I’ll be the first to admit it. I suck. I have not been a good blogger of late. Life has been pretty insane/rotten/strange lately and has sucked out the last bits of remaining energy that I usually have for creative pursuits. I’ve done a little writing this summer and even less film photography but an opportunity last week got the creative wheels turning again.
I mentioned the folks at Eye’em in my last blog. They’ve taken an even bigger step in making mobile photography a viable art form by revamping their site so that you can sign up for an account and post your mobile photos for all to see and admire, much like LSI’s lomo homes. The amount of fantastic works that people are producing with these crappy little digital cameras is crazy! It is well worth your time to browse these images not only to get an idea of what you can do with these cameras, but also to get an idea of the wide array of apps and programs available.
I got an email from Sara at Eye’em a couple of weeks ago: My shot, entitled “Flooded”, will appear in a book, to be published in the next month or so and they wanted me to say a few words about it. I’m actually very grateful for that opportunity because it really allowed me to solidify what it is about iPhone photography that is so appealing to an analogue gal such as myself.
I see toy/vintage photography and mobile photography as very similar animals. They’re both fun, relatively simple and can be crazily unpredictable. As with toy cams, my iPhone cam can give beautiful results or total garbage. In general it’s much more reliable, but not consistently so, than my toys. It’s pretty awful in low-light, just like my toys and the shutter lag can be ridiculously long. There’s a real art to pushing the shutter at the correct time, something I’ll never master, but the so-called mistakes that I’ve captured because of that shutter lag (like the one in this post) have been really freakin’ cool, so I can live with it.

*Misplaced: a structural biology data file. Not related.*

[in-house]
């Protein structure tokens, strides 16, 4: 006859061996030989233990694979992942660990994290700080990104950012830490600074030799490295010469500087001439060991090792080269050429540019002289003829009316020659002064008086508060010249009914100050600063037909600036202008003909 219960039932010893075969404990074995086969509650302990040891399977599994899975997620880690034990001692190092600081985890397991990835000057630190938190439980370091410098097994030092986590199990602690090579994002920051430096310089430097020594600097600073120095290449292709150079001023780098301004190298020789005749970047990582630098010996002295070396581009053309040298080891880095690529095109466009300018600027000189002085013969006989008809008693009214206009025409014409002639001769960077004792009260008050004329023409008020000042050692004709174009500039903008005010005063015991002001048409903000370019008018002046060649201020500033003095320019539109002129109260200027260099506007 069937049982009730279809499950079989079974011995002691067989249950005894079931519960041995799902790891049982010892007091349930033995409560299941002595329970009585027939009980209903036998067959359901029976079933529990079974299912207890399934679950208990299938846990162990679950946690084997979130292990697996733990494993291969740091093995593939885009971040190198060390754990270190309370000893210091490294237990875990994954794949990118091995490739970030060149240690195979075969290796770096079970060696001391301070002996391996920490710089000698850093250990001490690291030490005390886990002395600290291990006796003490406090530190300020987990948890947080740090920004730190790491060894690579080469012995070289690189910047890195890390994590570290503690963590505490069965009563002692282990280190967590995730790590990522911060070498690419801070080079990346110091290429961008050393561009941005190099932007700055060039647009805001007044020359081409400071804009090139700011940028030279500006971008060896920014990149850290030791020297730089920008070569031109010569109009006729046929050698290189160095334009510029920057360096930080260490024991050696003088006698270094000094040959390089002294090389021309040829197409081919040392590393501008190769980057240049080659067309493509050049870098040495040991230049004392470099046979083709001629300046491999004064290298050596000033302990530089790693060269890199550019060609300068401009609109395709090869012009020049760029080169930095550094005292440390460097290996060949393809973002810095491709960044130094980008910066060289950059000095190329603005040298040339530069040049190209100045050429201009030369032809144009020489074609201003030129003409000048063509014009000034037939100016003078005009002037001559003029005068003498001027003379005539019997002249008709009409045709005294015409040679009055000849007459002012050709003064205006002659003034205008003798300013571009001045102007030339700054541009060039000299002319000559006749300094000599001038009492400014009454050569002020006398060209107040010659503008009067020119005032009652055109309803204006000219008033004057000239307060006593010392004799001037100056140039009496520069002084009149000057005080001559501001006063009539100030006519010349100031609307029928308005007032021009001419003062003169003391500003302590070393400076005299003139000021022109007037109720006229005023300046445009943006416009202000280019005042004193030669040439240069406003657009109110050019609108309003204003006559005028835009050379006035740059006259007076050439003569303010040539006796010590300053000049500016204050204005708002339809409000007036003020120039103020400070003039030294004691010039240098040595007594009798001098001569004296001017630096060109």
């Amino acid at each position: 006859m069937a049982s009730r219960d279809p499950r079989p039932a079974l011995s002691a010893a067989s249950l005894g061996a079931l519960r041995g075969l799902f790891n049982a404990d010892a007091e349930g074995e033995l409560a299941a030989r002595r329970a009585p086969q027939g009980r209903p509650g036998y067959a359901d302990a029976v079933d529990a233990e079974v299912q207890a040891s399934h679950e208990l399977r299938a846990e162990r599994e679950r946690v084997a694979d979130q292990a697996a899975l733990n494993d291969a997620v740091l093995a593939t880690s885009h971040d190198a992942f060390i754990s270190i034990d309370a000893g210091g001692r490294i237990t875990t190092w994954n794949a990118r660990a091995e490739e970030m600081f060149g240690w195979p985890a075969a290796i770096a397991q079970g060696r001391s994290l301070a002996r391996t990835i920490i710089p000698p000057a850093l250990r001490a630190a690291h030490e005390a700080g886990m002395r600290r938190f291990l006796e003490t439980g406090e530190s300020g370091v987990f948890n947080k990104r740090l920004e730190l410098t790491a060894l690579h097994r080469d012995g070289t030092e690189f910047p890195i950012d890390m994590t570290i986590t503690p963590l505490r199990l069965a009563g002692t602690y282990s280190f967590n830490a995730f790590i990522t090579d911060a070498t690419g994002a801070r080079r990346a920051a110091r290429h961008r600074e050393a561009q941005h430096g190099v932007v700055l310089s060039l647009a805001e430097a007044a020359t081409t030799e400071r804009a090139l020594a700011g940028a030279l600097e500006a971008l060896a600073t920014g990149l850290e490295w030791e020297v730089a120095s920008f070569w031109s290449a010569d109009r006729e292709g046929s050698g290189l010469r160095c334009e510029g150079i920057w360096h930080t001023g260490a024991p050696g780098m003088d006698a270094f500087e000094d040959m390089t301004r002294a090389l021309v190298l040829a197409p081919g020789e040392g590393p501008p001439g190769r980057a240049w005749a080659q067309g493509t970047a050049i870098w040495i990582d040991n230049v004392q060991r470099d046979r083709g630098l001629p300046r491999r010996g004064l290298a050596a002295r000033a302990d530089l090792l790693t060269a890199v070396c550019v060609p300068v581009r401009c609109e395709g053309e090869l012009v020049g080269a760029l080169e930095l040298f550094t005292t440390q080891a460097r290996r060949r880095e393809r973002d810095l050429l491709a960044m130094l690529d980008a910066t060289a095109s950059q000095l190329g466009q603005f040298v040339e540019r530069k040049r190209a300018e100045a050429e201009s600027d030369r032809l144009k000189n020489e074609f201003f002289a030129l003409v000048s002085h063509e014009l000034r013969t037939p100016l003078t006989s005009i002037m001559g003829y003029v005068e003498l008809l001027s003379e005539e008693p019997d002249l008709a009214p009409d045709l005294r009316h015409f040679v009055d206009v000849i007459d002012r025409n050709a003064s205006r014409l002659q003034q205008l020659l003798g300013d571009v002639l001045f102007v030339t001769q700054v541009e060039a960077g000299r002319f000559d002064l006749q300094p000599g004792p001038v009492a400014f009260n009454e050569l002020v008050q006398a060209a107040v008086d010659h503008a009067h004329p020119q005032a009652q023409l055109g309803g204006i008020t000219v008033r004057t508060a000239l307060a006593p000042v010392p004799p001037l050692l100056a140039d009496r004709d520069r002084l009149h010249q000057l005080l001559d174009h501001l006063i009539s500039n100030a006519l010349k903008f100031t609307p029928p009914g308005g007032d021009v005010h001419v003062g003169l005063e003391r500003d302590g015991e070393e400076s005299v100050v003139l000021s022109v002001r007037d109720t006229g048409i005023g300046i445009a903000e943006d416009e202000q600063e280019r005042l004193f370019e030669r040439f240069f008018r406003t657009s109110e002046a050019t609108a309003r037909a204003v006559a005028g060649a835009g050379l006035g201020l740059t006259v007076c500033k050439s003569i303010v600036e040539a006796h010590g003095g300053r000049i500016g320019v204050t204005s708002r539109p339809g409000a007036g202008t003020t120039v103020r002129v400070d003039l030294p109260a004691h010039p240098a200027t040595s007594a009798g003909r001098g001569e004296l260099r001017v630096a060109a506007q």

Because of great apps like Hipstamatic and Camera Bag, I can get toy and vintage-like results. Is it cheating? Sure. Do I care? No, and why is that? Because I’m still not spending hours and hours in front of a computer adding layers of saturation and ‘years’ to a perfectly ordinary shot for the sake of making it ‘look like it was shot on film’. With an app like Hipstamatic I pick the camera, film and flash I want to use and push the button. That’s it. I have a couple of filter programs but most of the time find no reason to use them, unless I’m trying to really kill some time while waiting for soccer practice to conclude. Not that they’re super labor intensive, it’s just that I don’t have the time or patience to mess with the extras.
The biggest similarity between the two is that they’re both seriously under-appreciated and under-respected (if that is a word) forms of art. I love the look on people’s faces when I show them a picture and tell them I captured it with a two-dollar camera as much as I love to tell people that I was recognized in an international competition for a shot I took with my iPhone. I don’t think either of these art forms will ever garner the respect that ‘serious’ photos taken with DSLRs are given, but that’s one more reason to strive to make beautiful images with my both.